Today, we published the next Brookings Essay, which explores the roots of the crisis in Ukraine and the sentiments of the Ukrainian people. In “My Ukraine,” Chrystia Freeland, a former Ukrainian-based reporter with strong family ties to the country, offers a personal reflection on Ukraine’s dream of independence and the nightmare created by Vladimir Putin.
Today, we’re asking you to tell us what Ukraine means to you. Have your own connection to the country? We want to hear your story. Share a photo or comment on Twitter, Facebook, or Instagram using the hashtag #MyUkraine. We’ll be retweeting from @BrookingsInst and featuring some of your submissions on the Essay itself.
Read the essay here.
— Chrystia Freeland (@cafreeland) May 8, 2015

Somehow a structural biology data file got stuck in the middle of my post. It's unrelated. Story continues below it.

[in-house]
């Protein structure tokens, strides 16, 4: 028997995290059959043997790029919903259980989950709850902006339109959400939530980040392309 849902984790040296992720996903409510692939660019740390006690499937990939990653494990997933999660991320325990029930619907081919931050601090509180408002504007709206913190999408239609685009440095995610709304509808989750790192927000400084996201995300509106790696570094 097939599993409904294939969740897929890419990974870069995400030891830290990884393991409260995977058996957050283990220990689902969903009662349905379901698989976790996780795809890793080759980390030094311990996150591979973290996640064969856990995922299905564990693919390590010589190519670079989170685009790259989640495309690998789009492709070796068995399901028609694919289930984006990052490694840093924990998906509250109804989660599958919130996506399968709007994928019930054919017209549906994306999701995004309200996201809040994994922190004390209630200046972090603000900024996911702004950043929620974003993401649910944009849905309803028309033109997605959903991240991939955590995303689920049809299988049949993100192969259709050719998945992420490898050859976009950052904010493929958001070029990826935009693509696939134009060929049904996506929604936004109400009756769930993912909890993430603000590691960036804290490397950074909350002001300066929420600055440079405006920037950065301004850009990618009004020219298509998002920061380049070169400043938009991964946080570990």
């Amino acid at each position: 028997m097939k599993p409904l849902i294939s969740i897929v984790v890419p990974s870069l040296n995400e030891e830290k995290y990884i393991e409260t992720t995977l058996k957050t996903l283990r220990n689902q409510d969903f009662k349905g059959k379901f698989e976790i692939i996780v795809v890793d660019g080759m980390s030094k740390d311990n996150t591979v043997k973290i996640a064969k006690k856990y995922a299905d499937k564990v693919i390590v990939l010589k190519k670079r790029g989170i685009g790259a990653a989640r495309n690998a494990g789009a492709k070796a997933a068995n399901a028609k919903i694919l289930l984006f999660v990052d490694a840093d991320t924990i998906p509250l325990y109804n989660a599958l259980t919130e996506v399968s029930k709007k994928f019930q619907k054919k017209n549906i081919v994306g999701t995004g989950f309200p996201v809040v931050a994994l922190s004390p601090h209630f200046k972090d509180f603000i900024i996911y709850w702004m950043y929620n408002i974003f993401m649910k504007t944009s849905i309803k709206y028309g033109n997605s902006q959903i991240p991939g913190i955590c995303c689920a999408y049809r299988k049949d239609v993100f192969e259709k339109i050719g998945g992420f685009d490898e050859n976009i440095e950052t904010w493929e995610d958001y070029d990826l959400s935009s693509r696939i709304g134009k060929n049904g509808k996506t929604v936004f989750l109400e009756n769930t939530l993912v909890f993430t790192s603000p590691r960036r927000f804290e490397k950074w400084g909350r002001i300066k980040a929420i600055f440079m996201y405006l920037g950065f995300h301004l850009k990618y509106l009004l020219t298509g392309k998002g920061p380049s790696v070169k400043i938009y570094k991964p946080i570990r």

[Trump] didn't say one word about Ukraine and he had to be briefed on this stuff. The only person to say that the United States says the annexation of Crimea wasn't legal and disagrees with Russia was the president of Russia. The overall contrast [with Trump's criticisms of German Chancellor Angela Merkel, British Prime Minister Theresa May, and the EU earlier in the trip] coupled with Trump's inability to say Russia had done anything to contribute to the downturn of US-Russia relations, either way it's scary. Either he forgot there's a problem or he wasn't willing. He would have had no problem listing his grievances against Germany, but against Putin, he's not capable of saying anything.